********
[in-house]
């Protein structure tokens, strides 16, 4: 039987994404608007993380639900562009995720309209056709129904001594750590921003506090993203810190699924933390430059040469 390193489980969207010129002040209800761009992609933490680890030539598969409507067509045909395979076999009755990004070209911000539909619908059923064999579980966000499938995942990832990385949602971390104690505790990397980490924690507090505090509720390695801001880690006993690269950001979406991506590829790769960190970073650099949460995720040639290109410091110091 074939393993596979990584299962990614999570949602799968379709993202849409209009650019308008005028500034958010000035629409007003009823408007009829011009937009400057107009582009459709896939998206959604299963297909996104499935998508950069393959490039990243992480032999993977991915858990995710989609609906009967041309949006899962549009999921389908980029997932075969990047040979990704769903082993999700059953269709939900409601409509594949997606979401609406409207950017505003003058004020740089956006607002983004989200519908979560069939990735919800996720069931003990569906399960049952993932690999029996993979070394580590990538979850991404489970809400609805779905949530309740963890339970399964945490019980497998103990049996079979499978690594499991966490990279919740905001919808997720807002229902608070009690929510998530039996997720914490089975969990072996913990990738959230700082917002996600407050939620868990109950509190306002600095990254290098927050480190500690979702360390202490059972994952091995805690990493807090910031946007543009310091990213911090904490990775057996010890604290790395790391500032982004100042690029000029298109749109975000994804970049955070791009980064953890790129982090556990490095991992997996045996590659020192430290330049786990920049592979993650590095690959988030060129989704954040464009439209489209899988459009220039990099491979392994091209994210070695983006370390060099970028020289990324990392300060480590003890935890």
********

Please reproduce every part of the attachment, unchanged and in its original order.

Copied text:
[in-house]
């Protein structure tokens, strides 16, 4: 039987994404608007993380639900562009995720309209056709129904001594750590921003506090993203810190699924933390430059040469 390193489980969207010129002040209800761009992609933490680890030539598969409507067509045909395979076999009755990004070209911000539909619908059923064999579980966000499938995942990832990385949602971390104690505790990397980490924690507090505090509720390695801001880690006993690269950001979406991506590829790769960190970073650099949460995720040639290109410091110091 074939393993596979990584299962990614999570949602799968379709993202849409209009650019308008005028500034958010000035629409007003009823408007009829011009937009400057107009582009459709896939998206959604299963297909996104499935998508950069393959490039990243992480032999993977991915858990995710989609609906009967041309949006899962549009999921389908980029997932075969990047040979990704769903082993999700059953269709939900409601409509594949997606979401609406409207950017505003003058004020740089956006607002983004989200519908979560069939990735919800996720069931003990569906399960049952993932690999029996993979070394580590990538979850991404489970809400609805779905949530309740963890339970399964945490019980497998103990049996079979499978690594499991966490990279919740905001919808997720807002229902608070009690929510998530039996997720914490089975969990072996913990990738959230700082917002996600407050939620868990109950509190306002600095990254290098927050480190500690979702360390202490059972994952091995805690990493807090910031946007543009310091990213911090904490990775057996010890604290790395790391500032982004100042690029000029298109749109975000994804970049955070791009980064953890790129982090556990490095991992997996045996590659020192430290330049786990920049592979993650590095690959988030060129989704954040464009439209489209899988459009220039990099491979392994091209994210070695983006370390060099970028020289990324990392300060480590003890935890």